By Jeff Fortney
Mistakes happen. By nature, no one is perfect; we all err. As the payments industry is comprised of people, many faux pas occur within our industry, as well. These can result in everything from simple nuisances, to loss of merchant accounts and livelihoods in shambles.
Imagine this: You are downloading a terminal at the restaurant of your newest merchant customer, who chose to do the download before a lunch or dinner rush.
As this is the restaurateur's first post-sales experience of you, how you handle the situation will set the tone for your overall future relationship.
This situation presents several areas where mistakes could happen. You recognize that these areas exist, but you also face a time crunch. The restaurant's peak time draws near. Any issues that interfere with the merchant's ability to accept cards will have a serious impact on the restaurant.
You complete the download on the terminal with time to spare, thank the merchant and leave. Two hours later, you receive a call informing you the terminal will not accept American Express Co. transactions.
After calls to the help desk, you discover the terminal wasn't properly set up for AmEx. The oversight is corrected and the new download is transmitted to the terminal.
Again, how you respond to merchants in these types of situations will define your relationships with them. Some responses (or lack thereof) can lead to merchant account loss - the right responses can lead to more business and future referrals.
When you make a mistake, take these three steps to address it:
It's all about communication. Once a mistake is identified, immediately recognize it for what it is: a human error. Someone goofed, but who did so should not be your focus; fixing the problem should be.
A simple statement will suffice, for example, "There is an error that needs to be corrected. I apologize and will take care of it immediately." Again, admit it and own it.
Even though the mistake may have been made by a processor or vendor, take ownership. Don't pass the blame or point fingers. Merchants don't care who is at fault, they just want remediation.
Something else to consider is that unless you are perfect, you cannot hold others to perfection. Blaming another for a snafu may be technically correct, but it will likely put you in a negative light. And it accomplishes nothing.
This doesn't mean you don't point out the gaffe to the person who made it - just be careful that you don't do it as a finger-pointing exercise. Do it for what can be learned - by you, as well as by the person who made the error.
Even though a certain amount of mistakes are inevitable, you can be proactive in taking steps to avoid them. Here are some suggestions:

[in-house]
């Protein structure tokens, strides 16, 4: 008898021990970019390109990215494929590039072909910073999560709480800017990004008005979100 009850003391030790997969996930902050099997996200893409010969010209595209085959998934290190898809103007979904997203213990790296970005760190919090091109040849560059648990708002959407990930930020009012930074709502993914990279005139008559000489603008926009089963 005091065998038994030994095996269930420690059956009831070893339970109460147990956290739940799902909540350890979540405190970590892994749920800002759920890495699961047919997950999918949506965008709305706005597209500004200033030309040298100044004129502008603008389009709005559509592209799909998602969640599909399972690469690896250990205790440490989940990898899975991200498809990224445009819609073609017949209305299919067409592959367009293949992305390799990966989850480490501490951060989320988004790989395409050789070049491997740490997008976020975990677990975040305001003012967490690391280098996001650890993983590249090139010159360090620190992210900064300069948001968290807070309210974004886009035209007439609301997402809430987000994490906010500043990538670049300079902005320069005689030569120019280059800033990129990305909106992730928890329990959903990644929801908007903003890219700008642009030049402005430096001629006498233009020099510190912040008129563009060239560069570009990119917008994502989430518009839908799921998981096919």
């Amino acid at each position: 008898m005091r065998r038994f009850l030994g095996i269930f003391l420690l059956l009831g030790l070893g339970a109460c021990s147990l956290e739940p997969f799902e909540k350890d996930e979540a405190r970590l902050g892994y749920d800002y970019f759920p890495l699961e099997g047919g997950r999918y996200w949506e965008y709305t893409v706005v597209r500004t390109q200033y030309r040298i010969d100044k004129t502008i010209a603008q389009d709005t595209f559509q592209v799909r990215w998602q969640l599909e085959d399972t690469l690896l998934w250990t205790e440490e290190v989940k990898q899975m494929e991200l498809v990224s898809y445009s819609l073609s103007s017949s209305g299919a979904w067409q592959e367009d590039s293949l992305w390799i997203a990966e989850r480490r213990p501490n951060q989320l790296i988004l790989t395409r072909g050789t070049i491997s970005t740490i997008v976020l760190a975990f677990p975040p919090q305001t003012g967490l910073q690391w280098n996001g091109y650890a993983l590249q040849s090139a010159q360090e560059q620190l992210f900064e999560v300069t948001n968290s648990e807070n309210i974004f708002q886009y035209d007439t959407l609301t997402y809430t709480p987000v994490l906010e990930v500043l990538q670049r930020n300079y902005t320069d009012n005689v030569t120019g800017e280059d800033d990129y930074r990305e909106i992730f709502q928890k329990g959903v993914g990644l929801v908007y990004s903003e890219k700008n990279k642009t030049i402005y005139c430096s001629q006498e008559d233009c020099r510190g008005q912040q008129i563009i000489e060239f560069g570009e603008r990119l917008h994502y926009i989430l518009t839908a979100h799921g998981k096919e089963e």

This simple process can be a crucial step in avoiding those all-too-frequent blunders that occur because of misunderstandings.
Haste usually results in a missed step, which may impact subsequent, multiple steps and actually use up more time in the long run than would have been needed to do the job at a measured pace.
Multitasking (although considered an admirable skill) is a common cause of mistakes.
It weakens your concentration, resulting in inferior products, as well as messes that could easily be avoided with proper attention from the outset.
Repeating a mistake because you didn't take the time to learn from previous errors is not a situation you want to find yourself in.
It is also essential to avoid the mistake trap. A mistake trap is a process, procedure or effort that has a design flaw that is likely to cause an error no matter how you proceed.
The clearest example of a mistake trap occurred during World War II. As new planes with new technology were deployed, there was an alarming increase in accidents and crashes during combat and training.
"Pilot error" was a term coined to explain the cause. But this reason seemed implausible to two officers, so they interviewed a number of pilots to try to determine the root cause.
The pilots reported that the controls inside the cockpit were confusing or inconveniently placed. The cockpit was the root cause for these errors.
The most common mistake trap in our industry is when we don't admit to not having a solution a particular merchant needs.
But instead of admitting this, we try to adapt what we have to satisfy the merchant. In this instance, the risk of error becomes great.
In most cases, the results not only don't solve the problem; they make it worse. Avoid this trap by being honest and upfront about what your solution can and can't do.
Yes, mistakes happen. If you follow these simple rules - admit the error, own it and fix it - your result can be better relationships with your merchant customers - and more money in your pocket.
Jeff Fortney is Director of Business Development with Clearent LLC. He has more than 12 years experience in the payments industry. Contact him at email@example.com or 972-618-7340.
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